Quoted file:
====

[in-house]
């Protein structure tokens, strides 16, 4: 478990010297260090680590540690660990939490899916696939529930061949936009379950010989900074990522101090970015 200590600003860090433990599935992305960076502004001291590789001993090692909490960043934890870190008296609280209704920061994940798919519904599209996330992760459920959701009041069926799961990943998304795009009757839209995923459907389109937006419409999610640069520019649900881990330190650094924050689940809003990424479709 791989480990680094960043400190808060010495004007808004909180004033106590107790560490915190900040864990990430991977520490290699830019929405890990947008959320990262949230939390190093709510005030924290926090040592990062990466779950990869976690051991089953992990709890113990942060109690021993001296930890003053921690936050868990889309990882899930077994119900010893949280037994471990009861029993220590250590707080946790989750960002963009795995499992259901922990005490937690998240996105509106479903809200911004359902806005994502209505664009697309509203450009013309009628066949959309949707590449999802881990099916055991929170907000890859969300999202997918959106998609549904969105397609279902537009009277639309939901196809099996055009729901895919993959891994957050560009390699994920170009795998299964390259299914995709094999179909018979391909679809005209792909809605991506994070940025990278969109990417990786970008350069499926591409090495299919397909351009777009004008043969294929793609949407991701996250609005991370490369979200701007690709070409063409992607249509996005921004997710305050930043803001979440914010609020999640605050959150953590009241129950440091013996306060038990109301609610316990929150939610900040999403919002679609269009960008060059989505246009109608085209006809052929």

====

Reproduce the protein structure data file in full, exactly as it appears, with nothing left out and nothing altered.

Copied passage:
[in-house]
């Protein structure tokens, strides 16, 4: 478990010297260090680590540690660990939490899916696939529930061949936009379950010989900074990522101090970015 200590600003860090433990599935992305960076502004001291590789001993090692909490960043934890870190008296609280209704920061994940798919519904599209996330992760459920959701009041069926799961990943998304795009009757839209995923459907389109937006419409999610640069520019649900881990330190650094924050689940809003990424479709 791989480990680094960043400190808060010495004007808004909180004033106590107790560490915190900040864990990430991977520490290699830019929405890990947008959320990262949230939390190093709510005030924290926090040592990062990466779950990869976690051991089953992990709890113990942060109690021993001296930890003053921690936050868990889309990882899930077994119900010893949280037994471990009861029993220590250590707080946790989750960002963009795995499992259901922990005490937690998240996105509106479903809200911004359902806005994502209505664009697309509203450009013309009628066949959309949707590449999802881990099916055991929170907000890859969300999202997918959106998609549904969105397609279902537009009277639309939901196809099996055009729901895919993959891994957050560009390699994920170009795998299964390259299914995709094999179909018979391909679809005209792909809605991506994070940025990278969109990417990786970008350069499926591409090495299919397909351009777009004008043969294929793609949407991701996250609005991370490369979200701007690709070409063409992607249509996005921004997710305050930043803001979440914010609020999640605050959150953590009241129950440091013996306060038990109301609610316990929150939610900040999403919002679609269009960008060059989505246009109608085209006809052929």